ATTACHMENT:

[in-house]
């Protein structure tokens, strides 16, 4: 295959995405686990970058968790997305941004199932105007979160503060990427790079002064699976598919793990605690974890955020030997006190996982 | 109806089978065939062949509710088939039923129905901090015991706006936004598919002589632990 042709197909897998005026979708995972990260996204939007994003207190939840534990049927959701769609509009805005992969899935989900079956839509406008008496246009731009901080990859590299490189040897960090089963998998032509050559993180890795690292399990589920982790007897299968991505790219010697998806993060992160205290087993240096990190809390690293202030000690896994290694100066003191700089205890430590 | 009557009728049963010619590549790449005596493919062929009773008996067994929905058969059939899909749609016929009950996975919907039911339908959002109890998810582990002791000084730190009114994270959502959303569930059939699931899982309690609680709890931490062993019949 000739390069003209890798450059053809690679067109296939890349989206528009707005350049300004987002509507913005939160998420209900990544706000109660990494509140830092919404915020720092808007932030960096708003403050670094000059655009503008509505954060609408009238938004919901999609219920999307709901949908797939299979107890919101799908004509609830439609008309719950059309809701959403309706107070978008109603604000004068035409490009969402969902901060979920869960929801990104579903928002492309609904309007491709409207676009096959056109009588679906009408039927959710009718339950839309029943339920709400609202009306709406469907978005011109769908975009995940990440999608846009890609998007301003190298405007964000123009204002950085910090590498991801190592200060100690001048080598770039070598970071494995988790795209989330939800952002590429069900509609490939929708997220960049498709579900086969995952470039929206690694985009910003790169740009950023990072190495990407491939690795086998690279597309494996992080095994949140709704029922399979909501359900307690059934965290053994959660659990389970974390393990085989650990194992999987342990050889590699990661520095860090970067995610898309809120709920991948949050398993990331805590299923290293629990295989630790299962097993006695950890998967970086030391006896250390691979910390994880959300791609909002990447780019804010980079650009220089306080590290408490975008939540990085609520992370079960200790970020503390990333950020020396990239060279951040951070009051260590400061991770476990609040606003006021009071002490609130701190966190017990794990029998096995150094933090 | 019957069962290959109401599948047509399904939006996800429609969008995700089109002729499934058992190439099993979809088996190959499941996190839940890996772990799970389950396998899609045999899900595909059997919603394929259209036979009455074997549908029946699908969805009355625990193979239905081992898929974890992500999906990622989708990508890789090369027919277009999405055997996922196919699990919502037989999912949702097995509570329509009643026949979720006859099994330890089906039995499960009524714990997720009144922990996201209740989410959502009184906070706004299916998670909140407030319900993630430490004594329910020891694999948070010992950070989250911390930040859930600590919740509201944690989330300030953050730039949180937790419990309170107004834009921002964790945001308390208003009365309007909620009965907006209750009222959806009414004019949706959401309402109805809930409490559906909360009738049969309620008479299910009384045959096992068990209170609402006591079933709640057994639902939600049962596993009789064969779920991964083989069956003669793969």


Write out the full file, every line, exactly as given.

[in-house]
């Protein structure tokens, strides 16, 4: 295959995405686990970058968790997305941004199932105007979160503060990427790079002064699976598919793990605690974890955020030997006190996982 | 109806089978065939062949509710088939039923129905901090015991706006936004598919002589632990 042709197909897998005026979708995972990260996204939007994003207190939840534990049927959701769609509009805005992969899935989900079956839509406008008496246009731009901080990859590299490189040897960090089963998998032509050559993180890795690292399990589920982790007897299968991505790219010697998806993060992160205290087993240096990190809390690293202030000690896994290694100066003191700089205890430590 | 009557009728049963010619590549790449005596493919062929009773008996067994929905058969059939899909749609016929009950996975919907039911339908959002109890998810582990002791000084730190009114994270959502959303569930059939699931899982309690609680709890931490062993019949 000739390069003209890798450059053809690679067109296939890349989206528009707005350049300004987002509507913005939160998420209900990544706000109660990494509140830092919404915020720092808007932030960096708003403050670094000059655009503008509505954060609408009238938004919901999609219920999307709901949908797939299979107890919101799908004509609830439609008309719950059309809701959403309706107070978008109603604000004068035409490009969402969902901060979920869960929801990104579903928002492309609904309007491709409207676009096959056109009588679906009408039927959710009718339950839309029943339920709400609202009306709406469907978005011109769908975009995940990440999608846009890609998007301003190298405007964000123009204002950085910090590498991801190592200060100690001048080598770039070598970071494995988790795209989330939800952002590429069900509609490939929708997220960049498709579900086969995952470039929206690694985009910003790169740009950023990072190495990407491939690795086998690279597309494996992080095994949140709704029922399979909501359900307690059934965290053994959660659990389970974390393990085989650990194992999987342990050889590699990661520095860090970067995610898309809120709920991948949050398993990331805590299923290293629990295989630790299962097993006695950890998967970086030391006896250390691979910390994880959300791609909002990447780019804010980079650009220089306080590290408490975008939540990085609520992370079960200790970020503390990333950020020396990239060279951040951070009051260590400061991770476990609040606003006021009071002490609130701190966190017990794990029998096995150094933090 | 019957069962290959109401599948047509399904939006996800429609969008995700089109002729499934058992190439099993979809088996190959499941996190839940890996772990799970389950396998899609045999899900595909059997919603394929259209036979009455074997549908029946699908969805009355625990193979239905081992898929974890992500999906990622989708990508890789090369027919277009999405055997996922196919699990919502037989999912949702097995509570329509009643026949979720006859099994330890089906039995499960009524714990997720009144922990996201209740989410959502009184906070706004299916998670909140407030319900993630430490004594329910020891694999948070010992950070989250911390930040859930600590919740509201944690989330300030953050730039949180937790419990309170107004834009921002964790945001308390208003009365309007909620009965907006209750009222959806009414004019949706959401309402109805809930409490559906909360009738049969309620008479299910009384045959096992068990209170609402006591079933709640057994639902939600049962596993009789064969779920991964083989069956003669793969």